Massport makes push for diversity
Aggressive minority participation goals for hotel construction project
The state’s massive transportation authority, Massport, may be best known for running Boston Logan International Airport and handling the local shipping ports, but that is not all it does. With well over 300 acres of real estate in addition to Logan, the agency has a big hand in some of the major development going on in Boston. Now its leaders are making a historic diversity stand with a new project to build a headquarters hotel near the Boston Convention & Exhibition Center.
In his first media interview about the proposed $700 million Headquarters Hotel Project, which is slated for 30-acres of Massport-owned land near the convention center in South Boston, Massport CEO Thomas Glynn does not beat around the bush about what his agency is hoping to do on the diversity front. They want to shatter the status quo and set a new standard for all future Boston development.
And he is serious.
While most large development projects, particularly any with state or federal ties, are going to have diversity and inclusion components — meaning targets to hit for the percentage of minority-owned or women-owned small businesses that are involved in the project — this number often hovers at only around 5 percent.
Glynn and Massport have firmly established 25 percent as the project’s diversity goal. This is more than just an improvement. This is an unprecedented leap forward.
So why would Massport make such a move when reaching for even 10 percent diversity would be celebrated? Glynn and his leadership team at Massport say they are in a unique position to have an impact on how diversity in development is handled and how Boston can set the standard for the rest of the country.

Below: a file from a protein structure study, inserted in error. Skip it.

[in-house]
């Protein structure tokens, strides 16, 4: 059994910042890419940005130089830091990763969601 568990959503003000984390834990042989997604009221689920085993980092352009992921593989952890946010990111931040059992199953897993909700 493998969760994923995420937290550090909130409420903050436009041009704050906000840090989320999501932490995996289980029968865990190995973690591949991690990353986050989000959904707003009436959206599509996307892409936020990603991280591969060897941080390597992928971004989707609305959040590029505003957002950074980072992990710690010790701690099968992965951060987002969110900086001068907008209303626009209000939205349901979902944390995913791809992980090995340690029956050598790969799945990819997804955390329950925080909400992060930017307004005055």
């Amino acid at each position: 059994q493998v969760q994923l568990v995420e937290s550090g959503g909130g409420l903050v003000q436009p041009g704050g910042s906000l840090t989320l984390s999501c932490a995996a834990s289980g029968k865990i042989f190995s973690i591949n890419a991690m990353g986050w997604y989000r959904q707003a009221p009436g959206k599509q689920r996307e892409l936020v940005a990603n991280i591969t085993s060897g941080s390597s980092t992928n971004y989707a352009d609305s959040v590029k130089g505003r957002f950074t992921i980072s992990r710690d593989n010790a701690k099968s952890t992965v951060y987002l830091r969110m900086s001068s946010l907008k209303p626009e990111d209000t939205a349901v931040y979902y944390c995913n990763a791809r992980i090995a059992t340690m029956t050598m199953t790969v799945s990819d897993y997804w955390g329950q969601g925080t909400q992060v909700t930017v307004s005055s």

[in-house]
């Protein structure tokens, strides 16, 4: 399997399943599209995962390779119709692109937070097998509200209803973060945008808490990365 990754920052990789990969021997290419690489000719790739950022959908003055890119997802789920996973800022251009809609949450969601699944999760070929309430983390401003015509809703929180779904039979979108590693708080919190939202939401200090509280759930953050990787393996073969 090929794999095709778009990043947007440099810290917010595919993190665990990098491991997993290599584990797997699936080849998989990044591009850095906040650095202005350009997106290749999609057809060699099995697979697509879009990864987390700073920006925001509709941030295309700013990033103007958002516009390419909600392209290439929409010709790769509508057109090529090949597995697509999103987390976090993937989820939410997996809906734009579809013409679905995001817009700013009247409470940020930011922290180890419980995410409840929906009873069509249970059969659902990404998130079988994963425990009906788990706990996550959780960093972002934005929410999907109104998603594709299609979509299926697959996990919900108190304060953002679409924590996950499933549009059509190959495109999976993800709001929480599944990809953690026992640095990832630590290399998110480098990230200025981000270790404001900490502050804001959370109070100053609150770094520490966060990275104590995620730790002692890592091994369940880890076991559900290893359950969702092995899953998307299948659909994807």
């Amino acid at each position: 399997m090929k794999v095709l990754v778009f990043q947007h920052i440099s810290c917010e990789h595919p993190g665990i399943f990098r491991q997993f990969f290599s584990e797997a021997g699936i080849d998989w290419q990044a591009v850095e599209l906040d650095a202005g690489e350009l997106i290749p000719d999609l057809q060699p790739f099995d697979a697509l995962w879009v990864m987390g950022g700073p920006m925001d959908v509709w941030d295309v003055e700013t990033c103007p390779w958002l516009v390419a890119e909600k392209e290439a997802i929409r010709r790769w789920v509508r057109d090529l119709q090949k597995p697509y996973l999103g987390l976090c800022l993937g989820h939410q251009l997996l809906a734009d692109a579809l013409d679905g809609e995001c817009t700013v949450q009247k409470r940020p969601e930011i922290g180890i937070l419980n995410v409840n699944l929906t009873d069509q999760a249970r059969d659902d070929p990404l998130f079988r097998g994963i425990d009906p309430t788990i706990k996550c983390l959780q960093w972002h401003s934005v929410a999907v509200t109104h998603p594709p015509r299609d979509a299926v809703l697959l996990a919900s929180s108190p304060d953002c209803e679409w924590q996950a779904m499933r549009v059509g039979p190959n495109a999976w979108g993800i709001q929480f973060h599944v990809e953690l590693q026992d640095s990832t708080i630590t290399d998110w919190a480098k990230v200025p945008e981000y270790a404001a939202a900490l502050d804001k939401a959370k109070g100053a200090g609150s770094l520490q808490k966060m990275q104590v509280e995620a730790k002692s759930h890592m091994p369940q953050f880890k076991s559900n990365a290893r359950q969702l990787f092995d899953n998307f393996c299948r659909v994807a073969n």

“We want to be a game changer on this issue. We want to send a signal that we are serious,” Glynn said. “The real issue is we are a public agency and we should be advancing the public agenda and the public agenda is to give everybody a chance to have a seat at the table.
“This is how we want to do business,” Glynn added. “So maybe as opposed to [Boston] being seen sometimes as a city that is a little bit slow, maybe now we will be seen as a city that is leading the pack on some of these kind of issues.”
The Headquarters Hotel Project is tied in with the proposed 1 million-square-foot expansion of the Boston Convention & Exhibition Center, which is designed to allow the center to host an additional 15-20 events every year and generate an estimated $184 million annual economic impact.
State legislation approved $1 billion in funding for the expansion last summer. Currently, the funding is on hold, but officials expect it will eventually be made available. Early projections were that the expansion would be completed by 2019. Either way, the Headquarters Hotel Project is not reliant on this funding and is continuing to move forward.
Massport is working with the Massachusetts Convention Center Authority on the project and the plan is to build a 1,000-room-plus hotel that can help handle the additional big events at the convention center, which could bring the need for as many as 1,000 additional rooms per night during big events. The project also includes a large parking garage and possibly another smaller hotel.
The fact that Massport owns the land for the proposed project on Summer Street, directly opposite the convention center within the South Boston Waterfront District, gives the agency the bargaining chip to make such high diversity demands.
Last fall, Massport began the process of soliciting bids for the project. In February, they received six different submissions — all demonstrating they could hit the 25 percent diversity bar.
Massport now begins the arduous task of sorting through the proposals to figure out who is the best developer and hotel brand to take on the project.